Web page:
Leke: Well, there are a number. I tend to start with the governments. A lot of the work we do – 67% –is with the public sector across Africa. In the U.S., it’s about 10%-15%. We believe that to have an impact on the continent you have to serve the public sector. We’re very involved with serving governments — at the president level, ministers — helping them make overall strategies or sector strategies. What we’ve seen is a fundamental transformation within governments. First, there is a lot more political stability. Obviously, you have challenges and conflicts here and there. But it’s a lot fewer than 10 years ago. You see more microeconomic stability. Many countries have gone through tax reform. Nigeria raised another $700 million in tax revenues last year on top of the budget.

Governments are going in the right direction. Then you have the emergence of pan-African champions. Companies that started in Nigeria are now present across countries. They’re expanding. You are starting to see some big African multinationals emerge. Entrepreneurship is a big thing. One of the biggest issues we have in the country is jobs. We are not good at jobs. We did a study called Africa at Work, which we published a few years ago, looking at what it would take to accelerate job potential in the continent. The reality is that the private sector on its own would never get us the jobs.

“We still have challenges. But it is an amazing, exciting time to be part of this whole Africa-rising story.”

We want to meet a lot more entrepreneurs, large-scale entrepreneurs. We want people who would bring jobs for 40,000 employees. But I think we don’t have the right environment to help them scale. That’s the big challenge on the entrepreneurship front on the continent. Then you have all the social entrepreneurs who are doing the right things. And you have the multinationals — people from outside — helping us. That’s a big influence.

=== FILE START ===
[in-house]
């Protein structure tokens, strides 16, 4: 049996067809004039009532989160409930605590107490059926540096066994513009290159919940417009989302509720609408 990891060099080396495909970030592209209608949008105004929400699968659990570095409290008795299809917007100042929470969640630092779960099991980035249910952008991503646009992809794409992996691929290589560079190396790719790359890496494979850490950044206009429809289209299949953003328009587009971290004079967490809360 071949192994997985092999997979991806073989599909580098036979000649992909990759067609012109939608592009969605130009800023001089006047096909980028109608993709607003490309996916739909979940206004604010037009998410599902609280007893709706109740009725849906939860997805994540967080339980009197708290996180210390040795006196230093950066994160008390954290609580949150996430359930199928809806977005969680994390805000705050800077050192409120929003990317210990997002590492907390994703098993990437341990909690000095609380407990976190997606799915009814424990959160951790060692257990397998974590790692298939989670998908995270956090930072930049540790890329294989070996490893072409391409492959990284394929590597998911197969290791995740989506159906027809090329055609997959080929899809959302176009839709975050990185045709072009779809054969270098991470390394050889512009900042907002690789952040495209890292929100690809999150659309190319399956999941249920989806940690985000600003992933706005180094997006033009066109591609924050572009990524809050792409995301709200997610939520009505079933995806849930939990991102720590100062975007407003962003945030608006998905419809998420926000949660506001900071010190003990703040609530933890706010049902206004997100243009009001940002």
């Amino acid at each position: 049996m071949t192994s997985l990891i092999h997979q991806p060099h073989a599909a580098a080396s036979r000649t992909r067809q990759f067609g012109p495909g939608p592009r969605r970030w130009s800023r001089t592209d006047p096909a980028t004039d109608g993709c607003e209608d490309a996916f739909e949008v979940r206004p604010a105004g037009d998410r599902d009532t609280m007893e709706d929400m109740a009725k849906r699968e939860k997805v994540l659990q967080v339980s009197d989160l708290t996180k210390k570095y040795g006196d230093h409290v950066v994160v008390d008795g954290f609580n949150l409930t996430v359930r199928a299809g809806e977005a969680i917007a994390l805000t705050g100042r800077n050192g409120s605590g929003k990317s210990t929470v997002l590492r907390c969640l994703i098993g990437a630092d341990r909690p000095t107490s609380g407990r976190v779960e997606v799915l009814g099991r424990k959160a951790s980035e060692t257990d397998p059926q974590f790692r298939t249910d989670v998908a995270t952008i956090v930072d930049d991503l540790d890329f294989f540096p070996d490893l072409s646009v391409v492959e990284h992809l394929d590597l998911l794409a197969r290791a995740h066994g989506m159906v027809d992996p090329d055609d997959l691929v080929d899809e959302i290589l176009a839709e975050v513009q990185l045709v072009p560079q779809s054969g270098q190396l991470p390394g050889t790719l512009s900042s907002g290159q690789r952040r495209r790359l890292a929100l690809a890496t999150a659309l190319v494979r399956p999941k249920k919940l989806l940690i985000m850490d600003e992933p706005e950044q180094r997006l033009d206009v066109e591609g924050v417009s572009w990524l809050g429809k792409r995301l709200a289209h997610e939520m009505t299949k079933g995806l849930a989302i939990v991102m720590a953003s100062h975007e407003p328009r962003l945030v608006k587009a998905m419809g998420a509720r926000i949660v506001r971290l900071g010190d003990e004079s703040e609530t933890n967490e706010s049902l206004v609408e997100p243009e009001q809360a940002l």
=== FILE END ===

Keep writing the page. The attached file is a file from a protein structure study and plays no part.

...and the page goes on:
Knowledge at Wharton: As you look forward, what are the kinds of things that need to happen to continue this growth and to create more jobs?

Leke: The focus is now clearly inclusive growth. The sectors that create growth are different from those that create jobs. I’ll give an example. The resources sector, over the past 15 years, has contributed about a third of Africa’s growth, directly and indirectly. In that period, we have destroyed jobs. We have fewer jobs today than we did 15 years ago.

Knowledge at Wharton: And the key industries in the resources sector are?

Leke: Oil and gas, mining and those kinds of industries. Now, those that create jobs are agriculture, manufacturing, and retail and wholesale trade. That’s where the jobs are going to come from. I think we’re going to get there. We will have the largest workforce in the world by 2030-2035, and we need to make sure that these people are educated, they’re ready for the job market and there are jobs for them. So that’s one.

The second challenge: There are questions now around the global slowdown. What’s happening in China, with its commodity prices. And also in the U.S., as rates go up. What’s going to happen to Africa? Is this Africa-rising story real? How much will Africa continue to rise? We’re in the middle of looking at that. We are publishing the sequel to “Lions on the Move.” We don’t have the answers yet. But it’s very clear that there are risks, especially for the commodity-driven economies. They’re starting to eat away at the fiscal buffers they had.

Knowledge at Wharton: As you think about these challenges and opportunities and how you move to create more inclusive growth in the continent, what are the levers of those changes? Is it the educational system? Is it policy? What should we be thinking about?

Leke: It’s across multiple dimensions. I think it’s definitely the educational system. We need to radically transform the educational system across the board. We need to put in place new policies to ensure the enabling environment. We need much closer collaboration amongst ourselves. Africans are just not connecting with each other.